Five Things You Should Know When Returning to Work after a Traumatic Brain Injury

By Kathy Bubar, DRCNH Staff Attorney

Individuals who sustain a traumatic brain injury (TBI) typically have to make many adjustments in their lives as a result of their injury. Often, if the injury is severe, extended periods of rehabilitation are necessary before the individual can return to the life they had prior to the injury. Many individuals never fully regain the skills and functioning they had prior to the injury. However, with appropriate support and adequate accommodation, many people with TBI are able to return to work and be successful.

For someone with a traumatic brain injury, the thought of returning to work or getting a job may seem overwhelming. However, there are a number of things that will help make the process a little easier. They are:
1. Knowing what services are available to help.
2. Knowing about the protections provided by the Americans with Disabilities Act.
3. Knowing what to say to an employer.
4. Knowing about accommodations and what the employer must supply.
5. Knowing what to do if unlawful discrimination occurs

1. Services available through the Department of Vocational Rehabilitation, Ticket to Work and similar Programs.

Vocational Rehabilitation (VR) provides services to individuals with disabilities who desire to return to the workplace. Their job is to remove barriers to employment. VR counselors can provide job training, help locate an appropriate position and help provide some of the needed support, both on and off the job site that will increase the likelihood of success on the job for their client. VR’s ability to assist people has recently been helped by the Ticket to Work program. SSI and SSDI beneficiaries now have “Tickets” authorized by the federal government to choose a provider (called an Employment Network) to provide services to help gain and maintain employment. For more information about the Ticket to Work Program or VR, call 1-800-229-1647 (V/TTY)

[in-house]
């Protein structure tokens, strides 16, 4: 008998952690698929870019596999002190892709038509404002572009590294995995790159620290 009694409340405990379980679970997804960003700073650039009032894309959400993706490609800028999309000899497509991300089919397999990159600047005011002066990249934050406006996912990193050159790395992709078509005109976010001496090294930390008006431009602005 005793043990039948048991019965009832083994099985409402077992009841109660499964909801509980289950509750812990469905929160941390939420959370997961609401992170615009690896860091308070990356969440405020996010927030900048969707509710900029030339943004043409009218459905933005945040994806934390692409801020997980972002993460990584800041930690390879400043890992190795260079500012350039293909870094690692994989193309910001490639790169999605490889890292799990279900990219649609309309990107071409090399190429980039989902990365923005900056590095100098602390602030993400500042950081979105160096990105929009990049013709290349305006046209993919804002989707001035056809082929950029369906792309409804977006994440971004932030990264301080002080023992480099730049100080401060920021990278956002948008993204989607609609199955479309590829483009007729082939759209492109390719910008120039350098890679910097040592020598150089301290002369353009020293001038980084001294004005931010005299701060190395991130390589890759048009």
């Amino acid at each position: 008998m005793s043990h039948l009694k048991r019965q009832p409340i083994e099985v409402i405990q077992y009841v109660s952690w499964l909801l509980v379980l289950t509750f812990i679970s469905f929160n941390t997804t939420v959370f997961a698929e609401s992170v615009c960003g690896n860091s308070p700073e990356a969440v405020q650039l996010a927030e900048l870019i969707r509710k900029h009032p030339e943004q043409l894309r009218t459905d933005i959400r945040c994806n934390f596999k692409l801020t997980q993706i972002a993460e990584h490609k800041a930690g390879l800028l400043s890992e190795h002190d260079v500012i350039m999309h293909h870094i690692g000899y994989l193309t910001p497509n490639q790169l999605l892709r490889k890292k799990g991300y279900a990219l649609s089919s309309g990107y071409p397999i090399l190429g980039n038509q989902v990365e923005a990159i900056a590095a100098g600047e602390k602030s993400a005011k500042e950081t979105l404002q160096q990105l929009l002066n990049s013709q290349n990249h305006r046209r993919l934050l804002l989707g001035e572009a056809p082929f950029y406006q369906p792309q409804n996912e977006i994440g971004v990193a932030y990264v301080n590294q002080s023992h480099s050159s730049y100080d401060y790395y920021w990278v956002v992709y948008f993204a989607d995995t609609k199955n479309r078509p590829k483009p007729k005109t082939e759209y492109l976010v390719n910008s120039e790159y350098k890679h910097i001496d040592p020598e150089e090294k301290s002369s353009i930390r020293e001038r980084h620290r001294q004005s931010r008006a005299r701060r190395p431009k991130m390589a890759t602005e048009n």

There may be other groups in an area that can assist an individual with a brain injury as they transition back into the workplace. For example, a child who suffers a brain injury while still in school may be eligible for transition services related to employment through Special Education or Section 504 of the Rehabilitation Act. The Area Agencies that are part of the Developmental Services System may have responsibility to provide employment related services for persons who sustain brain injury under 21. Similarly, the Community Mental Health Centers may have an obligation in this area for those survivors who are eligible for their services. The Brain Injury Association of New Hampshire (1-800-773-8400) can provide information about such groups as well as other resources that may be helpful.

2. Protections provided by the Americans with Disabilities Act (ADA) to persons with TBI and other individuals with qualifying disabilities.

The Americans with Disabilities Act * is a federal law that provides protection to employees and job applicants with disabilities. If an individual with a brain injury has the required education, experience, credentials or license to qualify for an available job and is able to perform the essential functions of a job, with or without accommodations, the ADA prohibits the employer from treating that person differently from any other employee or applicant. If reasonable accommodations are needed in order for the employee to do the job and the employee requests them, the ADA requires employers to provide reasonable accommodations to that person.